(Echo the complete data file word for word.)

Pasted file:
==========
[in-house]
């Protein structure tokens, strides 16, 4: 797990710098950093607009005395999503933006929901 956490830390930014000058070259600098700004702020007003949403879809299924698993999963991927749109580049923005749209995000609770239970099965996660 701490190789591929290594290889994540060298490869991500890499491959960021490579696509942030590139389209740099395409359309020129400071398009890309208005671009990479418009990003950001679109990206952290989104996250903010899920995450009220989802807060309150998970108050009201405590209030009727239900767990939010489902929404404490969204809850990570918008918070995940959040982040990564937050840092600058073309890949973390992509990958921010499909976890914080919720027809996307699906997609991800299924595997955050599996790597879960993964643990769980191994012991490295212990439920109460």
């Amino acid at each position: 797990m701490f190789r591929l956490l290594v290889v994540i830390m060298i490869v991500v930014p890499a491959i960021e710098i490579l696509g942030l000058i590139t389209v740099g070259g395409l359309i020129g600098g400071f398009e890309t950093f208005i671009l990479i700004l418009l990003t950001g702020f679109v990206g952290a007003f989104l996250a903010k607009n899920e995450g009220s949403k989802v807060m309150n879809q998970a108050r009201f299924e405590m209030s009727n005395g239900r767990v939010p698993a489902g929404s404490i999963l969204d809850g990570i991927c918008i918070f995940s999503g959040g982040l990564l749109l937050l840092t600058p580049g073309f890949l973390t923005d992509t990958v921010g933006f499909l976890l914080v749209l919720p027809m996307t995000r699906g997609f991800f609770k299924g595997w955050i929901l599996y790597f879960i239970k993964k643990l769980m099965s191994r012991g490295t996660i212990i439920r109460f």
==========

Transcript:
[in-house]
């Protein structure tokens, strides 16, 4: 797990710098950093607009005395999503933006929901 956490830390930014000058070259600098700004702020007003949403879809299924698993999963991927749109580049923005749209995000609770239970099965996660 701490190789591929290594290889994540060298490869991500890499491959960021490579696509942030590139389209740099395409359309020129400071398009890309208005671009990479418009990003950001679109990206952290989104996250903010899920995450009220989802807060309150998970108050009201405590209030009727239900767990939010489902929404404490969204809850990570918008918070995940959040982040990564937050840092600058073309890949973390992509990958921010499909976890914080919720027809996307699906997609991800299924595997955050599996790597879960993964643990769980191994012991490295212990439920109460």
């Amino acid at each position: 797990m701490f190789r591929l956490l290594v290889v994540i830390m060298i490869v991500v930014p890499a491959i960021e710098i490579l696509g942030l000058i590139t389209v740099g070259g395409l359309i020129g600098g400071f398009e890309t950093f208005i671009l990479i700004l418009l990003t950001g702020f679109v990206g952290a007003f989104l996250a903010k607009n899920e995450g009220s949403k989802v807060m309150n879809q998970a108050r009201f299924e405590m209030s009727n005395g239900r767990v939010p698993a489902g929404s404490i999963l969204d809850g990570i991927c918008i918070f995940s999503g959040g982040l990564l749109l937050l840092t600058p580049g073309f890949l973390t923005d992509t990958v921010g933006f499909l976890l914080v749209l919720p027809m996307t995000r699906g997609f991800f609770k299924g595997w955050i929901l599996y790597f879960i239970k993964k643990l769980m099965s191994r012991g490295t996660i212990i439920r109460f």